Leaping Years and Drawing Lines
Posted on Friday, February 29, 2008.
Some of the earliest mathematics was invented to design calendars. Since the Earth rotates around its axis about 365.25 times per revolution around the sun, some years in a solar calendar need to be 365 days long and others 366 days long in order to keep the calendar in sync with the sun. The key challenge in designing a calendar is to find a pattern of short and long years that achieve the desired approximation. The Julian calendar uses the simple pattern of one leap year every four years. The Islamic calendar, which syncs against the moon, needs to have years approximating 354.37 days per year. To do this, it inserts 11 leap years over a 30 year cycle.
Bresenham's algorithm chooses which pixels to use when drawing a bitmap representation of a line. The basic idea, for a mostly horizontal line that angles upward, is to move left to right, one pixel at a time, moving upward when the distance between the actual y and the pixel-approximate y has grown too large.
drawline(dx, dy) /* mostly horizontal line, upward line */ x = 0 y = 0 error = 0 while (x < dx || y < dy) drawpoint(x, y); x++; if (x*(dy/dx) - y > 0.5) y++; drawpoint(x, y);
For example, drawing a line 30 pixels long and 12 pixels high produces
In their 2004 paper “Line Drawing, Leap Years, and Euclid” (PDF), Mitchell Harris and Edward Reingold show that the problem of choosing a leap year pattern is a generalized version of Bresenham's line drawing problem. This is surprising, but makes intuitive sense when you realize that both are concerned with computing an integer approximation to a rational fraction as evenly as possible. Leap year computations are basically drawing a line with slope 1/365.25 (or 1/364.37): each pixel is a day, and its y coordinate determines which year it belongs to.
Harris and Reingold go on to show that Euclid's algorithm can compute leap year patterns! Euclid's algorithm usually computes the greatest common divisor of two numbers:
gcd(u, v) while (u != v) if (u > v) u = u mod v; else v = v mod u; return u;
The connection is that if you're trying to draw a line dx by dy but dx and dy have some common divisor d, then the Bresenham algorithm will simply emit the pattern for a line dx/d by dy/d, d times. The example shown above can be viewed as two 15x6 lines, three 10x4 lines, or six 5x2 lines:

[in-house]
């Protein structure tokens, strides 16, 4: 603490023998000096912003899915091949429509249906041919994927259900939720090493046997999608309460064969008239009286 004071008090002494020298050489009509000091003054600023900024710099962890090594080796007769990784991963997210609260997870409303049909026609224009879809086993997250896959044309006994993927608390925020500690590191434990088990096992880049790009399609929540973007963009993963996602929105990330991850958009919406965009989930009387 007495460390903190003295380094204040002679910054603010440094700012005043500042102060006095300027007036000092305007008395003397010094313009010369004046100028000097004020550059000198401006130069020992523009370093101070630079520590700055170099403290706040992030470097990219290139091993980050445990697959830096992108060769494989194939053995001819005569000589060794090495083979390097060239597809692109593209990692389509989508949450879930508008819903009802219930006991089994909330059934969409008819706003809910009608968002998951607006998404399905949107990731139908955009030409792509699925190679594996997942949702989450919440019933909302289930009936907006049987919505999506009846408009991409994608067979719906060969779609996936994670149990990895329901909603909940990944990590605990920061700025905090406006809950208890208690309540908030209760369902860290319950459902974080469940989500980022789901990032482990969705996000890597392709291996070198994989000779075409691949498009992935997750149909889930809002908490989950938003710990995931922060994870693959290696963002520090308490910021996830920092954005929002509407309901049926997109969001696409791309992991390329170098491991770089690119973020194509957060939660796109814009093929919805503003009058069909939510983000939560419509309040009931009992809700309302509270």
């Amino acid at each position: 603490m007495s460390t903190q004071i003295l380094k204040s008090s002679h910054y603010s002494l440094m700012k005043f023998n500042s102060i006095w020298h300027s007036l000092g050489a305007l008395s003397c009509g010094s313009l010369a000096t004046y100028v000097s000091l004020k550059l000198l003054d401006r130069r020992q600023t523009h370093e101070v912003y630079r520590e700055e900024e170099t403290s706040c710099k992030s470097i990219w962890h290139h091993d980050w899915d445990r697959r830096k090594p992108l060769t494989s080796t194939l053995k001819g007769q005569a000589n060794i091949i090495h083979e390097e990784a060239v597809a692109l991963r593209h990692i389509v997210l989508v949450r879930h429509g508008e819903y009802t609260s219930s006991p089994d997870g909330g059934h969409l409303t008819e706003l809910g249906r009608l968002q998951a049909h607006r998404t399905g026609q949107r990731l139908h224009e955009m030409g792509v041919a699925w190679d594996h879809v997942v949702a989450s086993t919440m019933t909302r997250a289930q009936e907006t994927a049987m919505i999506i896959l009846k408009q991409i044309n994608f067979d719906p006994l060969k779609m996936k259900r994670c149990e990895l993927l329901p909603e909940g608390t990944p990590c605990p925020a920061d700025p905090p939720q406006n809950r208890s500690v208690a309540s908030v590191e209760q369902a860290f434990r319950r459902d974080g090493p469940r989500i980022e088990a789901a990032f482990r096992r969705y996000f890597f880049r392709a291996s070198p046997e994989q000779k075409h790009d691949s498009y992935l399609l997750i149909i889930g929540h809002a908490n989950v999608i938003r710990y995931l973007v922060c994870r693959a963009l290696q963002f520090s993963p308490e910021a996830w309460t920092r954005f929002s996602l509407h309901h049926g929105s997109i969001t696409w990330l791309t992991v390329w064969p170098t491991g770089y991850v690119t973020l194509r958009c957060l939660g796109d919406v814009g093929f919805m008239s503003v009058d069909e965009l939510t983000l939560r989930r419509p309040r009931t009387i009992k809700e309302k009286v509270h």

Euclid's algorithm gives the largest possible d, and you can adapt the algorithm to build the associated repeating pattern while it computes d.
In Volume 2, Donald Knuth calls it “the granddaddy of all algorithms, because it is the oldest nontrivial algorithm that has survived to the present day.” It also seems to have some famous children.
Bresenham described his algorithm in his 1965 paper “Algorithm for computer control of a digital plotter”
Godfried Toussaint's 2005 paper “The Euclidean algorithm generates traditional musical rhythms” shows yet another pattern connection, this time to rhythms.
The Gregorian calendar is an evolved version of the Julian calendar and can't be viewed as a Bresenham line. However, Jeffrey Shallit's 1994 paper “Pierce expansions and rules for the determination of leap years” shows how to compute leap years using Pierce expansions, and this model can generate the Gregorian calendar too.
Edward Reingold and Nashum Dershowitz are the experts on calendar algorithms. Their pair of papers 1990 Calendrical Calculations and 1993 Calendrical Calculations, II: Three Historical Calendars gives algorithms (and Lisp code) for essentially any date-related computation you might want to do. They expanded upon these papers in their books Calendrical Calculations: The Millennium Edition and Calendrical Tabulations: 1900-2200.